According to the latest figures from the World Health Organization, 2,615 cases of Ebola have been reported throughout West Africa and 1,427 people have died in what is being described as the world's worst outbreak of the virus. There is no confirmed cure for Ebola, and the mortality rate for the latest outbreak sits at around 50 percent — although previous outbreaks have seen up to 90 percent of the infected perish.
Those who have survived Ebola have remarkable tales of resilience and heroic care from local health workers, but also of sadness and rejection because of ignorance about the disease.
On Aug. 20, the WHO published a video on YouTube showcasing three of those survivors: Saah Tambah and Harrison Sakilla from Liberia and Matu Kamara from Sierra Leone.
Saah Tambah explains how he became infected and his life since his recovery:
I got the Ebola from an uncle in Koindu. I went to visit him for two nights because there was no one to take care of him. After a few days, he died and then his wife and daughter died too [..] I started vomiting and suffered from diarrhea so I went to the clinic. When I got sick, my family doubted my recovery. Thank god for the doctors. They gave me a certificate that indicates I am free of Ebola in case anyone would still doubt.
Harrison Sakilla, 39, is from Foya in the north of Liberia. He is the first survivor from his area. He lost his mother to the disease. He says:
I got the disease caring for my mother. If someone starts to see symptoms, one should go to an Ebola health center. They will provide care and one can make it out.
Matu Kamara, 52, says she lost her sister and her child to Ebola:
My daughter felt sick after caring from my husband's other wife. She was feeling cold. I took her to the hospital and they gave her medicine. She felt better but then later she started vomiting. She died in our arms. I felt sick and began vomiting. I went to the hospital and two days later, I felt better. We survivors from this sickness need a certificate to show to people that we had Ebola and we were treated. Do not wait to become very sick before going to the hospital.
People who recover from the disease often face heartbreaking post-survival rejection because of a lack of understanding of how the disease spreads.Such is the story of Dr. Melvin Korkor, a doctor of Phebe hospital in Liberia. Korkor has survived Ebola but he explains that his relatives and friends were weary of touching him, as reported on the Liberian-based Front Page Africa Online:
Even though Korkor said he has been cleared of Ebola, he says that people avoid him. ‘Now, everywhere in my neighborhood, all the looks bore into me like I’m the plague,” he said. FrontPageAfrica reporter who trailed the Phebe doctor on Cuttington campus Monday observed that people left places when he showed up while friends, students and loved ones avoided his handshake or eat with him […] “Thanks to God, I am cured. But now I have a new disease: the stigmatization that I am a victim of,” Korkor was quoted by a local radio station in Gbarnga. ‘This disease (the stigma) is worse than the fever.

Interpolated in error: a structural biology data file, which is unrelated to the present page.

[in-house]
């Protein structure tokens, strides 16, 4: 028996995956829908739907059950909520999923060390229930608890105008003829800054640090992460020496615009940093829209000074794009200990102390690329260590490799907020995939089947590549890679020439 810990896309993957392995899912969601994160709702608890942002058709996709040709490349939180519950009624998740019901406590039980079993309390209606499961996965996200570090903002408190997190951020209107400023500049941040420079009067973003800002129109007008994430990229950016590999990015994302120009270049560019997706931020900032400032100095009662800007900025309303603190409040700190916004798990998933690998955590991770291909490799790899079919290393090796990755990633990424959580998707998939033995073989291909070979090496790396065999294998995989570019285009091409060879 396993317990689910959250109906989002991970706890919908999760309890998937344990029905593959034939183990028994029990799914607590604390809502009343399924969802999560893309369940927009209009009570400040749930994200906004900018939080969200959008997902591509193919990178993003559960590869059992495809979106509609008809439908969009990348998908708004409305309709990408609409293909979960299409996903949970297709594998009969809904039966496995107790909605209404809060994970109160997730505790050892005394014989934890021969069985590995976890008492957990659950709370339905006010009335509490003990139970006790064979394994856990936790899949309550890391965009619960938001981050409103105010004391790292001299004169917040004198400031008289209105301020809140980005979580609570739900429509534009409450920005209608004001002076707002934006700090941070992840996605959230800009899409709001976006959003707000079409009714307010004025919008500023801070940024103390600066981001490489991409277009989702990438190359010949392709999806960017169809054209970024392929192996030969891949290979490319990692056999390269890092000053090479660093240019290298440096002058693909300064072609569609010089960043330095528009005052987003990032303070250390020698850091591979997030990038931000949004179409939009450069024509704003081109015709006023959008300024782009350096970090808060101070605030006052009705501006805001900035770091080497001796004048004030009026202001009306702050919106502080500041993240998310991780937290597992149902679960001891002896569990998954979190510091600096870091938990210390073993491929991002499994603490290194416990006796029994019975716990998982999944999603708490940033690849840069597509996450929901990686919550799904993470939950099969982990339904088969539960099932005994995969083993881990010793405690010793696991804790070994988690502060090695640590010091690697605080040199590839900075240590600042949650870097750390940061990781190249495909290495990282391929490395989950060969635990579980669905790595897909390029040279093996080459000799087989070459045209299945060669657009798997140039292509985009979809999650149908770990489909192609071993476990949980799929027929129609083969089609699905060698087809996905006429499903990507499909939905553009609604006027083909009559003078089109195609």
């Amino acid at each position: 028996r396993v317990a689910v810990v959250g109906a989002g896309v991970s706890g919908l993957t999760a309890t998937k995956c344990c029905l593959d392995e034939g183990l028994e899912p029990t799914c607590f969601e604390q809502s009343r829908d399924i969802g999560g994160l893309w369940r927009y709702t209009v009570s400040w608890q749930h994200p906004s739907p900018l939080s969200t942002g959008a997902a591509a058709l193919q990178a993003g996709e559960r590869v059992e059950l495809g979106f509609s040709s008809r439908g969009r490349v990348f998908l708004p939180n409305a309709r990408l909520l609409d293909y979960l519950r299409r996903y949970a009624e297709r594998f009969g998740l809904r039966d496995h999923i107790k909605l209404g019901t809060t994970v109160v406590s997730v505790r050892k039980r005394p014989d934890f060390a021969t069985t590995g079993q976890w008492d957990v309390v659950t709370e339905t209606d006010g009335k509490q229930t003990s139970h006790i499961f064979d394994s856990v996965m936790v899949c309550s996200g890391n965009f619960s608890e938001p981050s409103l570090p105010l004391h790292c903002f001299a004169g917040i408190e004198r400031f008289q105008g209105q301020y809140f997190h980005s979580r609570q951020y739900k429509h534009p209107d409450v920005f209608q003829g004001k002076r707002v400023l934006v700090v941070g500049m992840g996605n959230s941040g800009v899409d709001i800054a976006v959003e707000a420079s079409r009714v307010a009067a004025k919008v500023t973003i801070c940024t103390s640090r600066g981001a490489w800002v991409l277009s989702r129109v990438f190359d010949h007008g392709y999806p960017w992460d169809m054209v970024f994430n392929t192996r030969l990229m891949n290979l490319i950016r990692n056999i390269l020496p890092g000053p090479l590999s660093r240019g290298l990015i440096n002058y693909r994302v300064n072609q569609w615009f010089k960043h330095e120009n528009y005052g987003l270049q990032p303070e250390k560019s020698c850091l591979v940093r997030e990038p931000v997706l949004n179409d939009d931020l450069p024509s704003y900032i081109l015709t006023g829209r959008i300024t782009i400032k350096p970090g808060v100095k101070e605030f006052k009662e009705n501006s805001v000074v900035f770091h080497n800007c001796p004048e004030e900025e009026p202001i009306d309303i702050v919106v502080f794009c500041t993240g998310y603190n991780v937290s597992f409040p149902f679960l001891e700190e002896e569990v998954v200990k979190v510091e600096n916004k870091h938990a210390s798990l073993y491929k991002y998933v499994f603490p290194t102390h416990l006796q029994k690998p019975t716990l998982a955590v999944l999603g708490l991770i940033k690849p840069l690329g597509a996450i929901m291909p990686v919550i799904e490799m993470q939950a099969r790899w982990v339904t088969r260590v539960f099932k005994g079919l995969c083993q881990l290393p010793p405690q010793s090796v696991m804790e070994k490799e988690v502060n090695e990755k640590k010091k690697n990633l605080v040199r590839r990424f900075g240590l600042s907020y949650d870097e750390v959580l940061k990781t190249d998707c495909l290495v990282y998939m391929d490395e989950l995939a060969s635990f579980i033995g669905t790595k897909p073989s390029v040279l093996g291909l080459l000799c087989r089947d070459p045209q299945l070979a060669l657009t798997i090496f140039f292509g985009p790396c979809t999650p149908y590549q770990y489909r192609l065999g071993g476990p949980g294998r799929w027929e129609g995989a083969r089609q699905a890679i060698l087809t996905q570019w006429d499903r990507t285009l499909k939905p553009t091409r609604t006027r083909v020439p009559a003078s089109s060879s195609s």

Liberia is one of the four countries dealing with the outbreak, alongside Guinea, Nigeria and Sierra Leone.
Claudius Barnawolo, a Liberian physician's assistant, also beat the odds and survived Ebola. Front Page Africa Online recorded his testimony and his family members who also felt the stigma of rejection from their community:
Awareness about Ebola and how it is spread remains a challenge. Côte d'Ivoire has started an important Ebola prevention campaign, even though no cases has been detected yet. Ivorian bloggers have repurposed the viral ALS Ice Bucket Challenge for Ebola awareness using the French-language hashtag #moussercontreEbola (lather up against Ebola):
The work of lab scientists such as Dr. Korkor or Barnawolo to detect and sort out whether ailing patients have Ebola virus is also crucial in fighting the epidemic. Abdoulaye Bah, a volunteer author and translator for Global Voices, highlighted their work in Liberia (via Jina Moore):
Jeejuah, 30, and two other women, all volunteers, are cooking for 12 of the most important, but invisible, people in Liberia right now. The dozen meals are meant for the team of technicians that tests the blood of suspected Ebola patients. They visit sick peoples’ homes and overwhelmed Ebola treatment centers, sticking needles in the veins of physically unpredictable, highly contagious people. They then drive their blood back to Liberia’s only medical lab, more than an hour from the capital of Monrovia.
Evidently fighting (and surviving) Ebola will take a tremendous deal of collective effort in the affected countries, especially considering the stigma inside and outside their borders.In the context of this epidemic, it has never been more crucial for the communities to realize that they need to get organized together in this struggle or they will perish together as fools.